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Adam Frank

Adam Frank is a contributor to the NPR blog 13.7: Cosmos & Culture. A professor at the University of Rochester, Frank is a theoretical/computational astrophysicist and currently heads a research group developing supercomputer code to study the formation and death of stars. Frank's research has also explored the evolution of newly born planets and the structure of clouds in the interstellar medium. Recently, he has begun work in the fields of astrobiology and network theory/data science. Frank also holds a joint appointment at the Laboratory for Laser Energetics, a Department of Energy fusion lab.

Frank is the author of two books: The Constant Fire, Beyond the Science vs. Religion Debate (University of California Press, 2010), which was one of SEED magazine's "Best Picks of The Year," and About Time, Cosmology and Culture at the Twilight of the Big Bang (Free Press, 2011). He has contributed to The New York Times and magazines such as Discover, Scientific American and Tricycle.

Frank's work has also appeared in The Best American Science and Nature Writing 2009. In 1999 he was awarded an American Astronomical Society prize for his science writing.

Now that we're well past the start of spring, you're probably inured already to all the green.

I mean, after those long months of winter, everyone's pumped about the first buds and shoots — so bright green and promising. But then, it's all ho-hum, leaves everywhere — whatever.

Well, not me, pal.

See, this spring I've been digging in on photosynthesis for some research I'm doing and, I gotta tell you, it's blowing my mind.

So, it's Election Day here in the United States.

Every presidential election seems important, but I am sure that I am not alone in thinking this one is different, maybe more important than most.

So, please, go vote.

When you're done, I give you (once again) Carl Sagan's beautiful "Pale Blue Dot" speech to put it all in perspective.

In 1950, less than 50 percent of the world's population lived in cities.

As of 2014, more than half of people on Earth occupied space in urban areas. By 2050, it is expected that the city dwellers will grow to 66 percent.

The tipping point has been crossed. More important, our rapid urbanizing comes at exactly the same moment the planet begins its transition to a new (and unknown) climate state.

Revolutionary discoveries don't always breakthrough the hustle of daily life.

After all, when the Wright Brothers lifted their rickety plane off the sands of Kitty Hawk, the rest of the world was just out buying their eggs, milk and toilet paper. On that day who knew — or could imagine — that decades into the future millions of people would be sitting in giant jet-planes watching Direct TV and soaring five miles above the planet's surface.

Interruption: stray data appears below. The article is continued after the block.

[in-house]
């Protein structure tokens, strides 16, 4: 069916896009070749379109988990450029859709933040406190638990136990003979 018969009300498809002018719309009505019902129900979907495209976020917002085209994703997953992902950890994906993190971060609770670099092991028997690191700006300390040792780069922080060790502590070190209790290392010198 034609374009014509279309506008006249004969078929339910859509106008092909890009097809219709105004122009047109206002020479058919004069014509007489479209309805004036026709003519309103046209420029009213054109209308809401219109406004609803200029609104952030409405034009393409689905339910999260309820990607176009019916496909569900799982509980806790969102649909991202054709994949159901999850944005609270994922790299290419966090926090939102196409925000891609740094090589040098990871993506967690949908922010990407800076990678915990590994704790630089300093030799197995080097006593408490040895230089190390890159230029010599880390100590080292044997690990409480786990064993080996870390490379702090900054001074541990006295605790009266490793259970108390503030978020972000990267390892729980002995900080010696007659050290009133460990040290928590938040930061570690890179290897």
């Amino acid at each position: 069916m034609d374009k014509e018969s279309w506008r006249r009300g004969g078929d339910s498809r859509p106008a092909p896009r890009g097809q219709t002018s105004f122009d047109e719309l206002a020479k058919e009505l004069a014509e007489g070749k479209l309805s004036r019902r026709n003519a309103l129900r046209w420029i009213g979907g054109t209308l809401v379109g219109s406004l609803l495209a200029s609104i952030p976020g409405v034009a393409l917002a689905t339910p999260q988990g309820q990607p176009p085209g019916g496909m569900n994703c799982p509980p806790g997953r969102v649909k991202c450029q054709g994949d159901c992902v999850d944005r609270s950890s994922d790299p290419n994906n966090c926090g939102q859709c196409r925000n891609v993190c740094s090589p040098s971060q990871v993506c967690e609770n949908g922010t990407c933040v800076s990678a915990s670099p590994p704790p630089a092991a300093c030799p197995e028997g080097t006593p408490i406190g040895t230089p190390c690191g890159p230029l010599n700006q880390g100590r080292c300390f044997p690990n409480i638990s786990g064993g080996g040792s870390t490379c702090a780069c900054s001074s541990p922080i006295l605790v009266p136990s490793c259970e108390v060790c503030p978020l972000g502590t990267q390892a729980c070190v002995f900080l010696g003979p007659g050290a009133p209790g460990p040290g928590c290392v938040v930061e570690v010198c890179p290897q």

In this fictitious world, all it takes is just a small vial of silvery fluid. Its illegal: very, very illegal. But if you can find it, just one vial is enough. Drink that down and soon the nano-scale molecular machines will work their way past the blood-brain barrier and begin coating the surfaces of your neurons.

This is a year of politics. That means everyone has opinions about where the world should be headed and how we should get there.

No matter how weird this political season has been, however, there remains a key difference between opinions and facts. That difference comes into the starkest relief when people must face their own inconsistencies in reconciling the two domains.

Sometimes the most important step one can take in science is back.

When the path towards progress in a field becomes muddied, the best response may be to step away from all the technical specifics that make up day-to-day practice and begin pulling up the floorboards. In other words, rather than continuing to push on the science, it may be best to ask about the unspoken philosophies supporting that research effort.

So what makes America great?

Well, we can start off with poop: human poop, horse poop, all kinds of poop. In general we don't have a lot of poop on our streets — and that is a very good thing. How we got to this enlightened, poop-free state is, however, a story that might enlighten our own angry moment.

Does the size of space — those zillions of stars and zillions of miles of nothing between them — freak you out?

Well, if it does, guess what?

You're not alone.

I give a lot of public talks about the universe. Really. It's in my job description:

  • Astronomer. Check.
  • Study stuff in space. Check.
  • Give talks about universe. Check.

We grew up with the fantasy and the nightmare.

The crew of the Enterprise talks directly to their ship's intelligent computer. Hal 2000 of 2001 A Space Odyssey runs a deep space exploration vessel while simultaneously trying to kill its astronaut crew. The machines in The Matrix enslave humans. The robots in Star Wars are our friends.

Back in the day, astronomers studied galaxies one at a time.

Data about each metropolis of stars had to be pieced together slowly. These individual studies were then combined so that a broader understanding of galaxies and their histories as a whole could slowly emerge.